CITIZENS FREE PRESS IS PAID FOR BY READERS DONATIONS > PLEASE BE A TEAM MEMBER Please contact Michael Walsh for easy transfer details firstname.lastname@example.org
The collateral damage of the West’s economic war with their Russian trade rival, for almost two months Russia’s ships have been held captive in French ports. In Saint-Malo, Marseille and Boulogne-sur-Mer, Russian cargo ships carrying cars or chemicals were stuck because their owners allegedly fell under sanctions imposed by Washington and Brussels against Russia.
What to do with these vessels in anticipation of the end of the conflict in Ukraine? In Saint-Malo, Brittany region, Vladimir Latyshev with a length of 141 meters (462 feet) barely fits at the pier. The ocean-going cargo vessel has to be constantly moved to make room for other ships.
STEPHANE PERRIN, Vice President of the Regional Council of Brittany: It has been moved many times already, three or four times. So, the longer the downtime lasts, the more these movements will be. Even if it seems that these are just tiny movements in the port, they cost a lot of money every time.
At the moment, about €50,000 has been spent on just one ship. Most of it was taken over by the region of Brittany, which requires assistance from the state.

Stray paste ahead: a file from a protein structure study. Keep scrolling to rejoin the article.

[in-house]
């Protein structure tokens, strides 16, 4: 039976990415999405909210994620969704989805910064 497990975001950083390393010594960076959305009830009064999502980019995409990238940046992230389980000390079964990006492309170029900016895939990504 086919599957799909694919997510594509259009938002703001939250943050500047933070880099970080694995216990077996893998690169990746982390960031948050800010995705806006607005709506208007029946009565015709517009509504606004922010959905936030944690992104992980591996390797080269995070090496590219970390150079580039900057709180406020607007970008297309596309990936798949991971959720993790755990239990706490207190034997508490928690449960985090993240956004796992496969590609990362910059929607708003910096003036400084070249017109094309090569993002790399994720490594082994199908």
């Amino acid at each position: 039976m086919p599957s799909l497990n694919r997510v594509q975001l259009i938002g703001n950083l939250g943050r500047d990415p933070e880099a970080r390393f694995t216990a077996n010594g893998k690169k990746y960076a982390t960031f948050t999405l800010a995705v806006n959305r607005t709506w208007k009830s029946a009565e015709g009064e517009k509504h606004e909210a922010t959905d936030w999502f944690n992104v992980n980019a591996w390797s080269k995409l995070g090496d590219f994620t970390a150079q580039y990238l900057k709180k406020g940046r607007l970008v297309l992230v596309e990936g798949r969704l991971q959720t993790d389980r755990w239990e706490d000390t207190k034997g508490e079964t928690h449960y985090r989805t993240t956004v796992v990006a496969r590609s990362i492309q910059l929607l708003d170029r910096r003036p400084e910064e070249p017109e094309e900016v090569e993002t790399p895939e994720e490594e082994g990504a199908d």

And what about the quarantine of these ships’ Russian sailors who have not gone ashore for 50 days? They can’t be interviewed because you can’t get on board the ships. According to the trade union worker who visits them regularly, they are paid their wages, but their bank cards are blocked in France. The seafarers’ subsistence is entirely dependent on the employer.
LAURA TALLONO, International Transport Workers’ Federation Inspector: If the shipowner doesn’t pay, which is unlikely, seafarers are left to fend for themselves. So, we are responsible for them and cannot leave them. They are collateral victims of these sanctions.
PLEASE HELP US TO REACH OUT TO OTHERS BY SHARING OUR STORIES
So how long will the blockade of these ships last? The court has already allowed the ship Pola Ariake to leave the port of Lorient. Customs (French taxpayer) was ordered to pay a fine of €100,000 as compensation for damages: they could not prove that the ship really belongs to the Russian citizen who fell under the sanctions. In the coming weeks, several more lawsuits initiated by shipowners should take place. Source
NEWS STORIES REDUCED BY 80% UNTIL DONATIONS ALLOW PUBLICATION email@example.com
Donate: It is the generosity of our supporters and members that makes our vital work possible. As the storm clouds of crisis and the pain of injustice and persecution loom over our people, the potential and importance of our work grows day-by-day. There is no George Soros figure out there for nationalists, so we can only do what good people like you help us to do. Thank you for your faith and your generous commitment: contact Michael Walsh firstname.lastname@example.org
Categories: Current Events